he choir is a large, dark, austere element situated in an elevated position in the center of the nave. The choir began to be situated in the center in France during the 12th century, but were left open until the 13th and 14th, when retro choirs began to be added. This was the custom followed in Sigüenza Cathedral.
The fabric used is hewn stone, and the interior is furnished with magnificent choir stalls of polished, aged walnut wood.
The three-sided choir has a rectangular ground plan. It is made up of 84 stalls forming two orders, the second placed on a higher plane than the first. Both orders are finely carved by Spanish artists, given the surface development, with its air 01 Castilian abstract gothic taste (geometric decoration without images) of the late-15th century. The choir was built with the patronage of Cardinal Mendoza, and the Canonical Hours of the new choir were celebrated on 8 December 1491.
The lower order 01 choir stalls is for use by beneficiaries and singers. At the height of the armrests of these stalls are backs with complex tracery of Gothic arches and foiled circles over which rest the lecterns of the high seats of honor. The decoration of the lower stalls is of less importance than that of the upper stalls, used by canons and guests or invited laymen, or those with the right to sit in the choir under the canopy with Florentine arches, bordered with trimmed crenellations of extraordinary beauty and elegance. The backrests are separated by fine pilasters which terminate in needles. The delicately carved panels are the work of Rodrigo Alemán (1495),
the finest wood carver of the last decade of the 15th century, known in the documentation of the Chapter as Rodrigo Duque; Francisco de Coca (1498); Gaspar (1503); Petijuán (1518); Juan de Amores (1531-1532); Diego López (1499) and Martín de Vandoma of Sigüenza (1554-1578) and form an outstanding exponent of their creativity, as taking the curved line as they base, a different pattern is given to each.
Here we find spaces decorated with a wide variety of flora, forming, despite the multitude of details, such a harmonious work overall that at first glance all the motifs appear to be the same. The geometric combinations of the carving are multiple, demonstrating the enormous wealth of imagination these master carvers possessed, as not one is repeated.
This, then, is a fine example of the degree of perfection reached by the craftsmen working on the carvings in Sigüenza Cathedral during the 15th century. The hands which carried out these splendid works reached heights immortalizing the names of Martín de Vandoma of Sigüenza and Rodrigo Alemán.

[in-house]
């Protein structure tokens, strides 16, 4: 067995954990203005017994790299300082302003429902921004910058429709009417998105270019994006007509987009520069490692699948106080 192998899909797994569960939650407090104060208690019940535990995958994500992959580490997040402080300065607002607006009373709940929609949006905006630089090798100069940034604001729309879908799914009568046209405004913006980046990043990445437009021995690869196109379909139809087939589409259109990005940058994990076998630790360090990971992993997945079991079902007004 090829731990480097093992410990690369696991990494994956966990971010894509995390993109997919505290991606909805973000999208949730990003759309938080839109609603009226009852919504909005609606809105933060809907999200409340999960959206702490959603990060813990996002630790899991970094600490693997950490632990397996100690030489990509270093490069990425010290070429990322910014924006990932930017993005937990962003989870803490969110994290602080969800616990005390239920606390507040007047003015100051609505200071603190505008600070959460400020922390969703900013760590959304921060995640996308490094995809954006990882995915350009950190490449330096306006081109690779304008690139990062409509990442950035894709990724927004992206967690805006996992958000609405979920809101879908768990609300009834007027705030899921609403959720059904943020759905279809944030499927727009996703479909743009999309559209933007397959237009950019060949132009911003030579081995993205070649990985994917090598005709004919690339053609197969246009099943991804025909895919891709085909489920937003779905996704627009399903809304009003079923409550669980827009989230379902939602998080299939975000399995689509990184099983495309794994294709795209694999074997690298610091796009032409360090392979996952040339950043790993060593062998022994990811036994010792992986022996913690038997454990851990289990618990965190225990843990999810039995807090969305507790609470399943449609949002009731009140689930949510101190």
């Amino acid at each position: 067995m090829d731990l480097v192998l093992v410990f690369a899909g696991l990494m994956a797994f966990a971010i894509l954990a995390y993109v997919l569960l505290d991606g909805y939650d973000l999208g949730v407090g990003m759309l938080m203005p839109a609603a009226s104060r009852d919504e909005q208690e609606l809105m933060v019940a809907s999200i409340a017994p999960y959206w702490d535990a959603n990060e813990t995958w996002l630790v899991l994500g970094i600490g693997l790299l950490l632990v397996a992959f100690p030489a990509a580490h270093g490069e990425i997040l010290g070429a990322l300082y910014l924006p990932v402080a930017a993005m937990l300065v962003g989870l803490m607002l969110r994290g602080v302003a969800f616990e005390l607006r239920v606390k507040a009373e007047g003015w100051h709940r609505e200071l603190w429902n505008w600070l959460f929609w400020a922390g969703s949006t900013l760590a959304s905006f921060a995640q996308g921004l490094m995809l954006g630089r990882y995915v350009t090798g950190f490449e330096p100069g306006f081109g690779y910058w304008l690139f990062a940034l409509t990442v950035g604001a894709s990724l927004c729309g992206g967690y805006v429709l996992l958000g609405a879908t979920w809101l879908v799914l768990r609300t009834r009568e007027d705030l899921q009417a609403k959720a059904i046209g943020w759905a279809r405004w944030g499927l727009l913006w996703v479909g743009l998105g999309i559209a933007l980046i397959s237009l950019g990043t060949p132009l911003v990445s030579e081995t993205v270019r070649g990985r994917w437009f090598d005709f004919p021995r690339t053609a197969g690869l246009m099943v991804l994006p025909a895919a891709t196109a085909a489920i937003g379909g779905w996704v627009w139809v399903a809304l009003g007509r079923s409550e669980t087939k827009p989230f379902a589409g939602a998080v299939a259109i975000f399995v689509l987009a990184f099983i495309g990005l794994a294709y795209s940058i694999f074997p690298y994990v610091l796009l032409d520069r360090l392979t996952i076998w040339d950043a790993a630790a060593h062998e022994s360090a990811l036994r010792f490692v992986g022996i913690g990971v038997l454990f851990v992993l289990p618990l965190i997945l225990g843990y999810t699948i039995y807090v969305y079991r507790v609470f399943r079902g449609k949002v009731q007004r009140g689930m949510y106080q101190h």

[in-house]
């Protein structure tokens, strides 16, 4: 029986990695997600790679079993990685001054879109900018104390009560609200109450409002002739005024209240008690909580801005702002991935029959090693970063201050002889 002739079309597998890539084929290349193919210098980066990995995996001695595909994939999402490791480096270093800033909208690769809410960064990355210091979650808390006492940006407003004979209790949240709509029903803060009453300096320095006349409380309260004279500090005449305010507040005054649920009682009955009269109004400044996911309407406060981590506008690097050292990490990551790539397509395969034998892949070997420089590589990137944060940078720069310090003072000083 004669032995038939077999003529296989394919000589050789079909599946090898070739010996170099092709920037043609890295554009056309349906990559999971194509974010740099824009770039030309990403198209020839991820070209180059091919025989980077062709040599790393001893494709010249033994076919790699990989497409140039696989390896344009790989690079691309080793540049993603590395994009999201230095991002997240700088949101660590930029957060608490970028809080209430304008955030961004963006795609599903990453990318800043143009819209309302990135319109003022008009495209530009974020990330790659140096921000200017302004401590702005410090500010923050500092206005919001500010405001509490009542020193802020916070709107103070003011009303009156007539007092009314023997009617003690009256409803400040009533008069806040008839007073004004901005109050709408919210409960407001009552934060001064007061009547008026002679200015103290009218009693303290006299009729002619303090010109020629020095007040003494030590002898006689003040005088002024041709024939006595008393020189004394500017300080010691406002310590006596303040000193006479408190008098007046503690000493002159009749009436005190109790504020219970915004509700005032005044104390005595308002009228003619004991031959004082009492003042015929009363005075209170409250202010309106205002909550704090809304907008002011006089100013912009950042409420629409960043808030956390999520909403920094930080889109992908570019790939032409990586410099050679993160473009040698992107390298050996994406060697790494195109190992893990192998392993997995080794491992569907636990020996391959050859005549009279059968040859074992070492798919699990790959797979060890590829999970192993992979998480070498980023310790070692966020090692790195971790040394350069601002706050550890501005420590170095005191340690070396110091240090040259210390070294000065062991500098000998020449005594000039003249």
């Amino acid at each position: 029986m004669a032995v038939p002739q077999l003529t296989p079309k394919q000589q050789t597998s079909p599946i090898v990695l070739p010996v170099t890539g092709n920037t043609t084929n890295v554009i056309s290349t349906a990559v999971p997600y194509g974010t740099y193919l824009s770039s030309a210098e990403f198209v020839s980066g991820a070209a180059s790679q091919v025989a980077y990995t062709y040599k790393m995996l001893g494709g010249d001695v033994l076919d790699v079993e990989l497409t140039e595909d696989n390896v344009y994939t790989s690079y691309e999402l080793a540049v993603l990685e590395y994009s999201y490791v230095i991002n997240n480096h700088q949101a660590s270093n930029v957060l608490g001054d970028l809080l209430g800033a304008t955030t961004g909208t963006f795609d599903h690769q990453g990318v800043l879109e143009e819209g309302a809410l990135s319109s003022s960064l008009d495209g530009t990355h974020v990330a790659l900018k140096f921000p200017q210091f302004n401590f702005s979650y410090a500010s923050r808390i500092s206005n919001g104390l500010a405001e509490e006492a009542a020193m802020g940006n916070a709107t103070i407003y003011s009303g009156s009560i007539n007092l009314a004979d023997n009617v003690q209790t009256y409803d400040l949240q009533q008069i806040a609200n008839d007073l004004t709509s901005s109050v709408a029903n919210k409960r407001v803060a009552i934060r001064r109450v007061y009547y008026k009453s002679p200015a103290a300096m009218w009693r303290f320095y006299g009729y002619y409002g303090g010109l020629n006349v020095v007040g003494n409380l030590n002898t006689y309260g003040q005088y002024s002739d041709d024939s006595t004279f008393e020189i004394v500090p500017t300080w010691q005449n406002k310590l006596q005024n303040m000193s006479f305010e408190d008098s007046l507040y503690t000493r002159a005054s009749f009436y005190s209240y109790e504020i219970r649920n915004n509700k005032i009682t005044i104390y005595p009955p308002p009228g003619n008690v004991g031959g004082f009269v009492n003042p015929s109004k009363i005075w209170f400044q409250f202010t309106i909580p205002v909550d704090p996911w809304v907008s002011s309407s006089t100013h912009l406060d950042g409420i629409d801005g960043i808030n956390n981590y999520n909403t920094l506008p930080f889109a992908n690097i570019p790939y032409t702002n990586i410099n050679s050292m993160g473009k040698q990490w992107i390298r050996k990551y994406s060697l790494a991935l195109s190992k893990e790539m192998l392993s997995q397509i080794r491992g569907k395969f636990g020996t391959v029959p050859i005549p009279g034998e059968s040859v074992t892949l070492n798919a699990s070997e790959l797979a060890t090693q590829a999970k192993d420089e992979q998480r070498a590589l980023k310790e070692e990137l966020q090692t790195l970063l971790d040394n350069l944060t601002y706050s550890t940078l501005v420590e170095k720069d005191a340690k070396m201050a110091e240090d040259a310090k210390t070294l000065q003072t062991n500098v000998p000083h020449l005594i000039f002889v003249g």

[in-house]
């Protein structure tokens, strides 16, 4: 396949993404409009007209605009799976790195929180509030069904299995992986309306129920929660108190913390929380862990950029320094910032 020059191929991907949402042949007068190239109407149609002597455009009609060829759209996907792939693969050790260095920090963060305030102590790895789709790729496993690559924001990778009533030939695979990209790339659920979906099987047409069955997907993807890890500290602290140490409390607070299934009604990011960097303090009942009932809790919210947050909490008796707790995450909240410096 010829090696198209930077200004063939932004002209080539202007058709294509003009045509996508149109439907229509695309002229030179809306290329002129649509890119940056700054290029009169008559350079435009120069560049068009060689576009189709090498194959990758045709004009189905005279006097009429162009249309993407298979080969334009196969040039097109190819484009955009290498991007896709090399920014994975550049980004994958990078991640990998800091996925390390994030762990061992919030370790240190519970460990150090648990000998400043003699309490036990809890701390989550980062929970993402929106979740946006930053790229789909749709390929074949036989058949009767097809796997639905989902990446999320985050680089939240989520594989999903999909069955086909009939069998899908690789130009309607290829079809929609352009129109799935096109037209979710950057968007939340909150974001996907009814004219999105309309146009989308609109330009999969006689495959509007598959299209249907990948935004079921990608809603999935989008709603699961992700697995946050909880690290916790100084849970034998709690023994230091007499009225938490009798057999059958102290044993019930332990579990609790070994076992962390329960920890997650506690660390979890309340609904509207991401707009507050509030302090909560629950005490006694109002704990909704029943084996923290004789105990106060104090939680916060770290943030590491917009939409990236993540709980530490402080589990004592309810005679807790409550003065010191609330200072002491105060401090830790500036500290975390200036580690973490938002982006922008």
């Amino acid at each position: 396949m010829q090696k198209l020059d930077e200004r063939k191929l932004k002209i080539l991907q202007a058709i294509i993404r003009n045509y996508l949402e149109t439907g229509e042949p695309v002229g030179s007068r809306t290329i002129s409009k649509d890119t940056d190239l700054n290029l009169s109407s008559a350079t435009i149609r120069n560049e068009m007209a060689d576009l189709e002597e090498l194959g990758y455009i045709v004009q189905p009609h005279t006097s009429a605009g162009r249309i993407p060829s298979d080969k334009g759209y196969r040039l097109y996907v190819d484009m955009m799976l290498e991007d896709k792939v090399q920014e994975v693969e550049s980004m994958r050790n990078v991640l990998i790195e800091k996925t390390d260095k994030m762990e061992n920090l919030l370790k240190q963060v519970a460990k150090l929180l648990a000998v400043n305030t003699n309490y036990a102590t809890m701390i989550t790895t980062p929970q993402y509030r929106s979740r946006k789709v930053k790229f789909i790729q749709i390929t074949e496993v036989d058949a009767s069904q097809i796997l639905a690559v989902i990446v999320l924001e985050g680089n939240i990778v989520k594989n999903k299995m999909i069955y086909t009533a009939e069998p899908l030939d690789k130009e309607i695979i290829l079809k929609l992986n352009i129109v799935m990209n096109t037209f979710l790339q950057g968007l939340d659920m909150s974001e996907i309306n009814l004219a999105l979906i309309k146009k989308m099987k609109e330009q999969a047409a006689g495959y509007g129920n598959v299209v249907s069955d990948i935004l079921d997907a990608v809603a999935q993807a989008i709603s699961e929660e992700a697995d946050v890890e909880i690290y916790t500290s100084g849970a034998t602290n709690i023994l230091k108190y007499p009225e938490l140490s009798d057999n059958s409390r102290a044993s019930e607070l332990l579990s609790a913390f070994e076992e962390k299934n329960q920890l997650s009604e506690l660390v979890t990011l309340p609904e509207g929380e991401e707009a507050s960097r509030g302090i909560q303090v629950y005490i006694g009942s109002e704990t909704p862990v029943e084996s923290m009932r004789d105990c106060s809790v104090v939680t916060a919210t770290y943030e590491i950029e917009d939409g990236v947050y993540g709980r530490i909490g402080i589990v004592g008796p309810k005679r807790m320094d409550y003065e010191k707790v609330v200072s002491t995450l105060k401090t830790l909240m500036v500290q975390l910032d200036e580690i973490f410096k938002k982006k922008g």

The sides of the stalls are formed by flutings supporting small columns bearing the high armrests, completely unadorned these last.
The seat panel s swing up and down, so that they can be lifted to leaf space for a person to stand between two armrests, leaving a second seat exposed, formed by a piece of wood in the form of a sill or support known as a patience or misericord, which could be rested on when the person standing before the seat of honor or lectern so needed. The series of high armrests also serve as supports when worshippers are standing. The misericords are decorated with anthropomorphic, zoomorphic and phytomorphic motifs, capitals and a kind of smooth brackets.
The bishop’s throne, larger than the others, is in the center, forming a separate group. It is elegant and severe, decorated at the rear by relieves of two prophets beneath semicircular arches over which two tenant angels hold the heraldic coat of arms of Cardinal Mendoza, polychrome. Over this are pinnacles, spires, leaves, etc., combined harmoniously.
The bishop’s throne also has knobs and misericords with «drolleries» typical of Nordic sculptors. These figures are reminiscent of the style of Nordic artist Rodrigo Alemán, and if we take into account that this master
craftsman is linked to the Chapter, and that he came to Sigüenza on various occasions, it seems to us
legitimate to consider that he had a personal or at least indirect influence on this important element of the choir stalls.
Rodrigo Alemán must have drawn sketches and later sent assistants to help carry out the work, and it is for this reason that his influence can be so clearly detected. Crowning the entire section of choir stalls are two galleries for the organ, with high balustrades, Plateresque in style and dating to the 16th century, elaborated by the sculptor Calderón (1524). The choir is closed, opposite the high altar, by a magnificent Renaissance grille, made by the cathedral school of local grille-makers.